EU action on Britain over budget deficit
By Ambrose Evans-Pritchard
Last Updated: 1:42am BST 09/07/2008
European Union finance ministers have voted to condemn Britain for flagrant breach of the Maastricht spending rules, irked that the UK government has not even tried to keep its budget deficit below the treaty limit of 3pc of national income.
By its own admission, Labour will need to borrow at least 3.2pc of GDP this year, even if the economy holds up well. Brussels described this as "prima facie evidence of a planned excessive deficit". It warned that UK public finances were no longer on a sustainable course after the spending blitz of recent years.
Yesterday's vote is the first time the EU has launched disciplinary action against a big Western state under the revamped Growth and Stability Pact.
While France and Germany both violated the old pact, they did so at the bottom of the dotcom mini-slump.
Britain's sins are more serious. The breach has occurred at the top of the cycle when tax revenues should be at their peak. Brussels said there had been a "deterioration of the structural balance of 4.5pc of GDP" since 1999. Brussels said Britain did not qualify under the "exceptional" circumstances clause.
The humiliating verdict came as Slovakia won approval to adopt the euro at the beginning of next year as the 16th member of Europe's monetary union. The country will join at an exchange rate of 30.126 koruny.
Fitch Ratings yesterday raised the country's sovereign debt from "A" to "A+". "Fitch considers euro adoption as a net positive for a country's external creditworthiness. As a member of the euro area, Slovakia will be sheltered from monetary shocks and the risk of a self-fulfilling currency crisis," it said.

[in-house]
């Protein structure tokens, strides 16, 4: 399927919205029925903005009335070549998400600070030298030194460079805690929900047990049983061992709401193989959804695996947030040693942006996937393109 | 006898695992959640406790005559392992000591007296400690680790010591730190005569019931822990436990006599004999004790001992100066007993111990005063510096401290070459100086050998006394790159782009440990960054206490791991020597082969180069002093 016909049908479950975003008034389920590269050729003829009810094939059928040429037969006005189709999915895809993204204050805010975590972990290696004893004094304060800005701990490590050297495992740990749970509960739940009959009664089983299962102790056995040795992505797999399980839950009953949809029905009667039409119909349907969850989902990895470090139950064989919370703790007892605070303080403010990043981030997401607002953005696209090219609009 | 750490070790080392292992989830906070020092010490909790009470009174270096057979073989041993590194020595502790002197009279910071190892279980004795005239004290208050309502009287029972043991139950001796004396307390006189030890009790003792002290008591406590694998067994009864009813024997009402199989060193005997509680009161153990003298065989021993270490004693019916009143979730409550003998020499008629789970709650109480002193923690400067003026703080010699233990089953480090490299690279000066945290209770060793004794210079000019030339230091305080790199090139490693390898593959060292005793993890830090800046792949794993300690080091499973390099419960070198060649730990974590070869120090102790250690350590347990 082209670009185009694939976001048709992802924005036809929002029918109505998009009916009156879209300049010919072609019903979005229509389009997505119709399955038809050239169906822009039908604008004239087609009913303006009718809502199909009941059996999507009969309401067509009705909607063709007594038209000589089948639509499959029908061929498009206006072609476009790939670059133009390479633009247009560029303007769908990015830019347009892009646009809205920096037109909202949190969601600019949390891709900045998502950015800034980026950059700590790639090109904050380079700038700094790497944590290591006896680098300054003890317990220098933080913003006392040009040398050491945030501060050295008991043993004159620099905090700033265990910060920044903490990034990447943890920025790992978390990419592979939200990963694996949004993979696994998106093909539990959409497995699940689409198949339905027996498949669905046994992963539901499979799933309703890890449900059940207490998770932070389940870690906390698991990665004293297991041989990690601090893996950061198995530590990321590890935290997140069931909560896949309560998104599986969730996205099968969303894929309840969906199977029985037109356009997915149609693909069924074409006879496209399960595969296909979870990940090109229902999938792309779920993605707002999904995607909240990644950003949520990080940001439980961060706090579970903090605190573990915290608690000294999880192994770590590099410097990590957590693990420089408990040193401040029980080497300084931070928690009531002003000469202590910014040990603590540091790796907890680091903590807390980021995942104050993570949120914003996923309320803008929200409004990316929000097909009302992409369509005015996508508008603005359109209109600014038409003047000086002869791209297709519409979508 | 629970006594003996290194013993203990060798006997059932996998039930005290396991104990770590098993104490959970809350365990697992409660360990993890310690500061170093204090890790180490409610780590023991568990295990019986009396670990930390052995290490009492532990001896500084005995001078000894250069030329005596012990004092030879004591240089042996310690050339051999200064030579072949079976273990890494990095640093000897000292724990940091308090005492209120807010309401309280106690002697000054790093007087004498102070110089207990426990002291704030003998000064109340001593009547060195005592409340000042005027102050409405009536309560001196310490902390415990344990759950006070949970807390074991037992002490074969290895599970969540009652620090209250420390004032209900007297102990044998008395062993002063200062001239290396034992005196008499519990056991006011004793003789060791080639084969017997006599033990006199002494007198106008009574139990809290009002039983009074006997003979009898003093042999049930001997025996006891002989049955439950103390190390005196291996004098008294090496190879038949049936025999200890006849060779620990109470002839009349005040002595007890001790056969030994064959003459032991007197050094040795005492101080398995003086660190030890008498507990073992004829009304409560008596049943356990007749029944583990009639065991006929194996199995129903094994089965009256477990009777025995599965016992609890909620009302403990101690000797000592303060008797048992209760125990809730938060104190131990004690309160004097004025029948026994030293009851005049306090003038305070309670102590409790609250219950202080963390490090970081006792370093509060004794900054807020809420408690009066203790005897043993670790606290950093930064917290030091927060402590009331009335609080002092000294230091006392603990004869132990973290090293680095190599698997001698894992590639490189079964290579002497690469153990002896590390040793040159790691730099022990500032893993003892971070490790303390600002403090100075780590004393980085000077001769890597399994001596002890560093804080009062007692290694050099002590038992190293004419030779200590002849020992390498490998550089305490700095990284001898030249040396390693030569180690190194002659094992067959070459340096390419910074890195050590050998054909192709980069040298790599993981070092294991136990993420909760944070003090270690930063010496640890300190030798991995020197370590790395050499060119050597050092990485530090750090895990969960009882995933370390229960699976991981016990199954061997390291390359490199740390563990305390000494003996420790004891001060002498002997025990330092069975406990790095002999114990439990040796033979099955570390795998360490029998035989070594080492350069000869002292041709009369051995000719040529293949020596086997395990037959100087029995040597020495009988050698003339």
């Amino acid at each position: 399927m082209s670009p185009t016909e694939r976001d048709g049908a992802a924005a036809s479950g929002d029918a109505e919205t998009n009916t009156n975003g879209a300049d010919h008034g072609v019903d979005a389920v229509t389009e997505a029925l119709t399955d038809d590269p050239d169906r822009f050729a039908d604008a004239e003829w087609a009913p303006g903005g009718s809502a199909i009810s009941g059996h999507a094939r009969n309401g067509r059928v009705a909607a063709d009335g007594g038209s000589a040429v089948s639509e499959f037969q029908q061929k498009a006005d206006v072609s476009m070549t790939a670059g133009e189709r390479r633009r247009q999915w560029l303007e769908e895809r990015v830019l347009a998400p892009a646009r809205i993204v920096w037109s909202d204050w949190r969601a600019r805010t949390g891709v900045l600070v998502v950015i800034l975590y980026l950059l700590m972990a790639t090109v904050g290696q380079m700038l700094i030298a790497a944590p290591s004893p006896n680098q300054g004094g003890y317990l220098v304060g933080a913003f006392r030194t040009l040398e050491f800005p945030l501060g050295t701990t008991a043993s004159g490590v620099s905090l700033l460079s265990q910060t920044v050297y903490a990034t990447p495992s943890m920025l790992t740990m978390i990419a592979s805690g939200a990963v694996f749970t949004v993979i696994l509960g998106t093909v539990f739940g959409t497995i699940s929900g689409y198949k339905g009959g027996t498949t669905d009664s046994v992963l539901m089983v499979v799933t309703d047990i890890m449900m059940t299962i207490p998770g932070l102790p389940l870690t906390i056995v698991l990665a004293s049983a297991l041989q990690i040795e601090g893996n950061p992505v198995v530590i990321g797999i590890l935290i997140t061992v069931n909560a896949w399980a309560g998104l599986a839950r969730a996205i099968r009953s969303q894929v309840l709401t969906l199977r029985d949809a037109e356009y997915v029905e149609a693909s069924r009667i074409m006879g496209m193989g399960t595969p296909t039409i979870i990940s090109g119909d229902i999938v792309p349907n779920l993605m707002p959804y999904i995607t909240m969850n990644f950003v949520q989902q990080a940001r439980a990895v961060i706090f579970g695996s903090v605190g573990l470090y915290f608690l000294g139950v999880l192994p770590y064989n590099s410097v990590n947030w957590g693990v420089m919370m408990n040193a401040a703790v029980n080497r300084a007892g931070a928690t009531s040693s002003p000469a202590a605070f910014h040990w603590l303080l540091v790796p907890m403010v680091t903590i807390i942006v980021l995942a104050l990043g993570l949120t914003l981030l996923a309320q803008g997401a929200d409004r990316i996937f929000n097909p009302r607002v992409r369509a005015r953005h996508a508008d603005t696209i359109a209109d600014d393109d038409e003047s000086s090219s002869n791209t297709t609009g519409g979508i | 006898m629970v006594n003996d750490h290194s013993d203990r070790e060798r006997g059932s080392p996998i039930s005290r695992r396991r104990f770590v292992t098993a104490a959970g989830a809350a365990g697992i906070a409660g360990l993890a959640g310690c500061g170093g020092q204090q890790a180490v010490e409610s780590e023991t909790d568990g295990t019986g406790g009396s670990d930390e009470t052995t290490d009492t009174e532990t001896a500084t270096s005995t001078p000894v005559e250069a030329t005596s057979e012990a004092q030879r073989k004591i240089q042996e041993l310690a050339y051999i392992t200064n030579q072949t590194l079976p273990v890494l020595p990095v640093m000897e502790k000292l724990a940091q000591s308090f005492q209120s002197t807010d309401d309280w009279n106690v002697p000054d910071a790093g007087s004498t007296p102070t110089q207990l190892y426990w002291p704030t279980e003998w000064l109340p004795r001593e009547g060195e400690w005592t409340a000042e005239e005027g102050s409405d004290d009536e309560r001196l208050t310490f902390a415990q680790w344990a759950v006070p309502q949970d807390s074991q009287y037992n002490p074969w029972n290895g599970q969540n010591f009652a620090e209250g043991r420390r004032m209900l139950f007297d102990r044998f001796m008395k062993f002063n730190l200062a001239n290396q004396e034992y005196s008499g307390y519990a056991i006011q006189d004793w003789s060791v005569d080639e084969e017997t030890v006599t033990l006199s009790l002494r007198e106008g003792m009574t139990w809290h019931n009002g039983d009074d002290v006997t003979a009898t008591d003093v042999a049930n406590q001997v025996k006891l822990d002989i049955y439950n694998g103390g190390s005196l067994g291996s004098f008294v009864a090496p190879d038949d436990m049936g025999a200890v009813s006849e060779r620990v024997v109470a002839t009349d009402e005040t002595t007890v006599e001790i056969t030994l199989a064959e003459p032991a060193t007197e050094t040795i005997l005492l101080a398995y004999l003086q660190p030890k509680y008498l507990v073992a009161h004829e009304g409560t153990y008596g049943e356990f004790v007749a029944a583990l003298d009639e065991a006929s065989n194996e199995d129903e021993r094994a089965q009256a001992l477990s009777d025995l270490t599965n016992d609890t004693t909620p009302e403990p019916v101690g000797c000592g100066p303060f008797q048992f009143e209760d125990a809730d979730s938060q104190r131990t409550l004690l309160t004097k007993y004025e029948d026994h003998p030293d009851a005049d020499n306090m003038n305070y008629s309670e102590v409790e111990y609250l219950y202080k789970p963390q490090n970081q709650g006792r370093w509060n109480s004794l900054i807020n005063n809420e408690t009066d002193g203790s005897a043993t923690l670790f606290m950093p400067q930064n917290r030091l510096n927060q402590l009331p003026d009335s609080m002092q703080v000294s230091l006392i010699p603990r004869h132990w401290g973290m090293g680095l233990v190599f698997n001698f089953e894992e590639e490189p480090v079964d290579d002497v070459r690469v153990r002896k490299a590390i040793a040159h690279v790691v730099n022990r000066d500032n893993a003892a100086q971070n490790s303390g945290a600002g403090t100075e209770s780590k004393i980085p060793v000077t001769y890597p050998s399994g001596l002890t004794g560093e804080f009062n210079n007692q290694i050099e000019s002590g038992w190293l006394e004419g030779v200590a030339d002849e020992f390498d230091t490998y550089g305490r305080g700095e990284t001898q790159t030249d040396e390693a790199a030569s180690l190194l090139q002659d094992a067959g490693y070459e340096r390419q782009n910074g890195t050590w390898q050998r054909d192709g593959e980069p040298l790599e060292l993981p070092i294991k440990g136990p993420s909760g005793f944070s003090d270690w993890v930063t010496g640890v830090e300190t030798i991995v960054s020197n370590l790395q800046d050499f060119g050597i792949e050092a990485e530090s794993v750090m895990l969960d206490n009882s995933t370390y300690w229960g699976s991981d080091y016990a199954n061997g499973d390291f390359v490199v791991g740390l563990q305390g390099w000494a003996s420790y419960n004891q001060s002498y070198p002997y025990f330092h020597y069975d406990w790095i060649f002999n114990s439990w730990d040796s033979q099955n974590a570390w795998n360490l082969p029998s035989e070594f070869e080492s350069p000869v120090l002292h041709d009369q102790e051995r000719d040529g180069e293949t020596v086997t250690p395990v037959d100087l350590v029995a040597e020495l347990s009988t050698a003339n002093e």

With just 5m people, Slovakia will scarcely make a ripple in the eurozone. Its accession will make life marginally more difficult for the European Central Bank, which is already struggling to manage the chasm between the German and Latin blocs.
The ECB has been trying to slow down the pace of expansion, warning east European candidates that it is hazardous to join the one-size-fits-all interest rate regime before they have carried out root-and-branch-reform of their economies.
The UK now has the worst fiscal profile of any developed country in the North Atlantic sphere.
The European Commission expects the UK's public debt to rise from 43.2pc of GDP last year to 47.5pc by the end of next year. The ritual of naming and shaming at EU meetings is likely to prove a constant thorn in the side for Labour.
There is no chance that the deficit can be brought back under control in the foreseeable future. The deficit always deteriorates in a downturn. Capital Economics said borrowing needs could explode to £120bn a year if the country tips into a severe recession, as many now fear.
Britain is now in an ugly predicament. Unlike Spain or the US, it cannot easily resort to a fiscal boost - either tax cuts or extra spending - to cushion the effects of the property collapse.http://www.telegraph.co.uk/money/main.jhtml?xml=/money/2008/07/09/cneu109.xml